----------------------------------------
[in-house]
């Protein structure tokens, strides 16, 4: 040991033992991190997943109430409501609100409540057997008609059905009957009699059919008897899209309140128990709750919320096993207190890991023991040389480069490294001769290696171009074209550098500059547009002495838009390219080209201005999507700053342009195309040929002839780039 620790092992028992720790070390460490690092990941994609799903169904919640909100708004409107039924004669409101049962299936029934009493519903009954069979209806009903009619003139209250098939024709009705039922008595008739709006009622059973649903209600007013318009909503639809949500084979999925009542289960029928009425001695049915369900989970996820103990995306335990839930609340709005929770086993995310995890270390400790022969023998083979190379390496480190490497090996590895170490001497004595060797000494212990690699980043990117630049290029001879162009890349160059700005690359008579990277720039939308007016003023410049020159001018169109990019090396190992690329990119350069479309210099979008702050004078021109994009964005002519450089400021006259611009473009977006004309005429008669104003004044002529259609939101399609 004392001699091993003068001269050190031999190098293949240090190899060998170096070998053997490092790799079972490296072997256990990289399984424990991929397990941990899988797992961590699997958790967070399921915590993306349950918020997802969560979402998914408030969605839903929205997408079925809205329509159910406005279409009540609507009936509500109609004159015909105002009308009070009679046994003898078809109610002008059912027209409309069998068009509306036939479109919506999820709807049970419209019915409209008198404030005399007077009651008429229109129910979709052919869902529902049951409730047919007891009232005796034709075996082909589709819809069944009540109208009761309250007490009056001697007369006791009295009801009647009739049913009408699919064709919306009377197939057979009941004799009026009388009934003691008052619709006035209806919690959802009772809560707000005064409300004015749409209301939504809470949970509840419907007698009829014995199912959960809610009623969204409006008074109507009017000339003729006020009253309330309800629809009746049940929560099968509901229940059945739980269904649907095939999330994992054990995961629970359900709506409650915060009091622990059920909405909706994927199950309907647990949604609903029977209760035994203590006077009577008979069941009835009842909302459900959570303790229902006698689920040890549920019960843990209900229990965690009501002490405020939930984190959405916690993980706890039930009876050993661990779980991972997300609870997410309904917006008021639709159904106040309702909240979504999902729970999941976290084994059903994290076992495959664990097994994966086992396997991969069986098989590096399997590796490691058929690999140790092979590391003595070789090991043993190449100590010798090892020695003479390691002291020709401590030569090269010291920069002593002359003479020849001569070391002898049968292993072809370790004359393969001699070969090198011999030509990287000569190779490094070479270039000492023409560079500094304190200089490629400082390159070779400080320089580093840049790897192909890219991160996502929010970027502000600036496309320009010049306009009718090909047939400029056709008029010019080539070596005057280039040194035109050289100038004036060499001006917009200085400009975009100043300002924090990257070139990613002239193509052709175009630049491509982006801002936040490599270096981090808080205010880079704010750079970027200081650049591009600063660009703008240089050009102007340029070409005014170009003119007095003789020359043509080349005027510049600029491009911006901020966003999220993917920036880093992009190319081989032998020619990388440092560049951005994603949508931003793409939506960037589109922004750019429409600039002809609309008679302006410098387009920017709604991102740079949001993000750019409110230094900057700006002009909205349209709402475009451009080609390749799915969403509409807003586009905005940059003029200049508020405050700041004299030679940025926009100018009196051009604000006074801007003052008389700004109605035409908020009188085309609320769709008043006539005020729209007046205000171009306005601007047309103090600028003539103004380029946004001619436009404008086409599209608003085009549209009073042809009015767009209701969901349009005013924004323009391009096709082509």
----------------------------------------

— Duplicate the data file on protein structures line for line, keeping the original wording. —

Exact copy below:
[in-house]
């Protein structure tokens, strides 16, 4: 040991033992991190997943109430409501609100409540057997008609059905009957009699059919008897899209309140128990709750919320096993207190890991023991040389480069490294001769290696171009074209550098500059547009002495838009390219080209201005999507700053342009195309040929002839780039 620790092992028992720790070390460490690092990941994609799903169904919640909100708004409107039924004669409101049962299936029934009493519903009954069979209806009903009619003139209250098939024709009705039922008595008739709006009622059973649903209600007013318009909503639809949500084979999925009542289960029928009425001695049915369900989970996820103990995306335990839930609340709005929770086993995310995890270390400790022969023998083979190379390496480190490497090996590895170490001497004595060797000494212990690699980043990117630049290029001879162009890349160059700005690359008579990277720039939308007016003023410049020159001018169109990019090396190992690329990119350069479309210099979008702050004078021109994009964005002519450089400021006259611009473009977006004309005429008669104003004044002529259609939101399609 004392001699091993003068001269050190031999190098293949240090190899060998170096070998053997490092790799079972490296072997256990990289399984424990991929397990941990899988797992961590699997958790967070399921915590993306349950918020997802969560979402998914408030969605839903929205997408079925809205329509159910406005279409009540609507009936509500109609004159015909105002009308009070009679046994003898078809109610002008059912027209409309069998068009509306036939479109919506999820709807049970419209019915409209008198404030005399007077009651008429229109129910979709052919869902529902049951409730047919007891009232005796034709075996082909589709819809069944009540109208009761309250007490009056001697007369006791009295009801009647009739049913009408699919064709919306009377197939057979009941004799009026009388009934003691008052619709006035209806919690959802009772809560707000005064409300004015749409209301939504809470949970509840419907007698009829014995199912959960809610009623969204409006008074109507009017000339003729006020009253309330309800629809009746049940929560099968509901229940059945739980269904649907095939999330994992054990995961629970359900709506409650915060009091622990059920909405909706994927199950309907647990949604609903029977209760035994203590006077009577008979069941009835009842909302459900959570303790229902006698689920040890549920019960843990209900229990965690009501002490405020939930984190959405916690993980706890039930009876050993661990779980991972997300609870997410309904917006008021639709159904106040309702909240979504999902729970999941976290084994059903994290076992495959664990097994994966086992396997991969069986098989590096399997590796490691058929690999140790092979590391003595070789090991043993190449100590010798090892020695003479390691002291020709401590030569090269010291920069002593002359003479020849001569070391002898049968292993072809370790004359393969001699070969090198011999030509990287000569190779490094070479270039000492023409560079500094304190200089490629400082390159070779400080320089580093840049790897192909890219991160996502929010970027502000600036496309320009010049306009009718090909047939400029056709008029010019080539070596005057280039040194035109050289100038004036060499001006917009200085400009975009100043300002924090990257070139990613002239193509052709175009630049491509982006801002936040490599270096981090808080205010880079704010750079970027200081650049591009600063660009703008240089050009102007340029070409005014170009003119007095003789020359043509080349005027510049600029491009911006901020966003999220993917920036880093992009190319081989032998020619990388440092560049951005994603949508931003793409939506960037589109922004750019429409600039002809609309008679302006410098387009920017709604991102740079949001993000750019409110230094900057700006002009909205349209709402475009451009080609390749799915969403509409807003586009905005940059003029200049508020405050700041004299030679940025926009100018009196051009604000006074801007003052008389700004109605035409908020009188085309609320769709008043006539005020729209007046205000171009306005601007047309103090600028003539103004380029946004001619436009404008086409599209608003085009549209009073042809009015767009209701969901349009005013924004323009391009096709082509």